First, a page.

Who’s Kissinger Now?

I By Gabriel Shapiro

in February 2001, Harper’s Magazine ran an article entitled “The Case Against Henry Kissinger” by British author Christopher Hitchens. Another article, several interviews and a similarly titled book later, Hitchens’ arguments have found their way to the screen via director Eugene Jarecki and his co-producer Alex Gibney’s documentary “The Trials of Henry Kissinger.” This chilling film is an opportunity to look back at a shadowy period in U.S. history, the nadir of foreign policy that roughly corresponds to the years 1968 through 1977.

At the forefront of United States foreign policy during that period stood one of the most complex figures in all of United States politics, Dr. Henry Kissinger, son of Jewish immigrants from Nazi Germany, Harvard graduate and professor, President Nixon’s national security advisor, secretary of state to both Presidents Nixon and Ford and 1973 Nobel Peace Laureate. Now, nearly 20 years after the end of Kissinger’s time in office there are calls for Kissinger to be tried as a war criminal, and simply put, there could not be a more appropriate or important time for this film to have been released.

More like a spy thriller than a straightforward documentary, the film twists through secret meetings, back-room discussions and strategy sessions. The filmmakers have assembled both Kissinger supporters and critics to debate what would be at issue and at stake if Kissinger were ever to stand trial as a war criminal. Acting almost as a grand jury trial, determining whether there is a case to be made, the movie traces Kissinger’s entire career, first by focusing on reporting the tumultuous consequences. Subsequently, it digs into each situation and exposes the various intrigues behind a given decision or action.

To the question of why anyone would level accusations of malfeasance against Kissinger, the film alleges a litany of offenses, from U.S. support of the Indonesian incursion into East Timor and a CIA-supported coup in Chile to deliberately undermining the 1968 Paris peace talks with Vietnam and proceeding with a secret war in Cambodia. The evidence presented points directly to Kissinger as the architect of all of the events.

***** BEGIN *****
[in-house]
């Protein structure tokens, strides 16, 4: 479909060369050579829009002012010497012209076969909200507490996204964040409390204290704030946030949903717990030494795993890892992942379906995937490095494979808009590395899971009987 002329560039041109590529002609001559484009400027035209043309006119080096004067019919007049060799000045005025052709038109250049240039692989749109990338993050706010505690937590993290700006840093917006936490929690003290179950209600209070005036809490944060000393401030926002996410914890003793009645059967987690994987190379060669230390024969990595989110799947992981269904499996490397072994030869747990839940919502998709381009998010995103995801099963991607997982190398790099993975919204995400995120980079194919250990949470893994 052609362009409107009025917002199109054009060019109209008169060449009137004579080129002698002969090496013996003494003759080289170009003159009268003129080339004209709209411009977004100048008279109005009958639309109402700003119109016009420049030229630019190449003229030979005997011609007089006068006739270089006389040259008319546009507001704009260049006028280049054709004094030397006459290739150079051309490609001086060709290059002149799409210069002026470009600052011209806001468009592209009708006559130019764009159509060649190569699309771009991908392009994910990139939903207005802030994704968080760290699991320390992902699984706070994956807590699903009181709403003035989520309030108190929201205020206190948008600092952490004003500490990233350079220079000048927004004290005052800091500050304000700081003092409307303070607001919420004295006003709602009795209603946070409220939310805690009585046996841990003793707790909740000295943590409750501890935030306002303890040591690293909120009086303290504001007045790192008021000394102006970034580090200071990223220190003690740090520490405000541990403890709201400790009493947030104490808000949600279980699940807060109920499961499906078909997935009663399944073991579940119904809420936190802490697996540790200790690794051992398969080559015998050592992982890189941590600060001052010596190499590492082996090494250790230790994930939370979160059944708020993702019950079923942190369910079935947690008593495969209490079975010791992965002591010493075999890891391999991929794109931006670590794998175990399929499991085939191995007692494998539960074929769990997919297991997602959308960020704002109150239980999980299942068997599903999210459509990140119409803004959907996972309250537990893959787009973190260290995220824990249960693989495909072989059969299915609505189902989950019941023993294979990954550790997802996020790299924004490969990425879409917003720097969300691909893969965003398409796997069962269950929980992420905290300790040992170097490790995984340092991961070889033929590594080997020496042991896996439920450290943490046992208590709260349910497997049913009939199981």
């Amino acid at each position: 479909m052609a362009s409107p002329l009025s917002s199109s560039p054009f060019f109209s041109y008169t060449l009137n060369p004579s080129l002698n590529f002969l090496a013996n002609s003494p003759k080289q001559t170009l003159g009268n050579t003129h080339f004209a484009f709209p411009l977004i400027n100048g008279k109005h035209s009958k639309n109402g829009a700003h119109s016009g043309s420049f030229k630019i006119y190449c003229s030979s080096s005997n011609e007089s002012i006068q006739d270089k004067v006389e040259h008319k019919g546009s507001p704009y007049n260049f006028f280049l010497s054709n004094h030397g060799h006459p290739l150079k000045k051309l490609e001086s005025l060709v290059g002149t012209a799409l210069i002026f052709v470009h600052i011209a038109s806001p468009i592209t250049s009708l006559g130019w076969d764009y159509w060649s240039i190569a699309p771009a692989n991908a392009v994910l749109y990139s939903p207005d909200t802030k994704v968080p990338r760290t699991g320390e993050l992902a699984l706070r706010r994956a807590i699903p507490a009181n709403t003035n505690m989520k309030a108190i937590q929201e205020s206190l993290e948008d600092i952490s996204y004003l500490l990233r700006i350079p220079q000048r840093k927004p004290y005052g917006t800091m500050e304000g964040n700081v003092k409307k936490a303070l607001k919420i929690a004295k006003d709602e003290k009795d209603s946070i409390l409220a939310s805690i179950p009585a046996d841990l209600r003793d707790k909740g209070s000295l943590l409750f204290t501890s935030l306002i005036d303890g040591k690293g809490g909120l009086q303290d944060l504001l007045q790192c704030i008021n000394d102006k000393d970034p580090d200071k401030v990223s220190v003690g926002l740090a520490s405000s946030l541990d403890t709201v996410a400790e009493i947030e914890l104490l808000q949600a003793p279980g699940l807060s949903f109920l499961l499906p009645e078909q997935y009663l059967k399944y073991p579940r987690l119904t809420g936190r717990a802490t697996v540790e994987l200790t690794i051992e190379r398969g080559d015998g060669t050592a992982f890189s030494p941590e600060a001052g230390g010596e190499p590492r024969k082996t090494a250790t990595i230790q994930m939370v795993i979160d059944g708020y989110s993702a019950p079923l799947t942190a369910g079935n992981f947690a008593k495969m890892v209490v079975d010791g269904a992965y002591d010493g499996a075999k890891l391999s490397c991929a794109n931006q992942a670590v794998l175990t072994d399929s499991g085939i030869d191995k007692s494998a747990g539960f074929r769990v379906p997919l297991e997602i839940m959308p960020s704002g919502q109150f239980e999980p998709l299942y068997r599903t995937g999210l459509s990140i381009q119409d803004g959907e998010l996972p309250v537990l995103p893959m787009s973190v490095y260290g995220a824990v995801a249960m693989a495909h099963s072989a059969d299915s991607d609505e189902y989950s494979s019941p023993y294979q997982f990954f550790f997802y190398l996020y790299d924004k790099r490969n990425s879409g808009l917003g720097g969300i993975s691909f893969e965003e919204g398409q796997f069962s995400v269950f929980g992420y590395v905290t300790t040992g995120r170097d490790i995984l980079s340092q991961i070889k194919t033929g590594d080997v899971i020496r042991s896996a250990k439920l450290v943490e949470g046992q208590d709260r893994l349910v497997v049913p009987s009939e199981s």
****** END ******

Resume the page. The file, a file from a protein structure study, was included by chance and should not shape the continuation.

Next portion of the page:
Cutting between archival footage and interviews conducted for the film, scenes of devastation around the world flash alongside Kissinger attending society events, both punctuated by frank discussions of the man in question. Perhaps the most unsettling sequence comes in the form of a series of juxtapositions and parallels. Images of condemned human rights violators such as Slobodan Milosevic, Gen. Augusto Pinochet and Idi Amin appear, followed by several shots of Kissinger. All the while, a discussion of the motives keeping the United States from signing on to the International Criminal Court pops up and haunting music comprise the soundtrack.

While the film raises and answers a number of questions in its brief 80-minute course, the questions that linger are not those it has directly posed as much as those that arise from the context in which it will be viewed. As the United States again stands on the brink of war, it is important that the American public pauses to consider at least briefly the machinations of the war-makers, as well as the craving for power that lies behind it all.

The Trials of Kissinger unrated. Directed by Eugene Jarecki. Showing Friday Nov. 22 through Wednesday Nov. 27 at the U Film Society, (612)627-4430.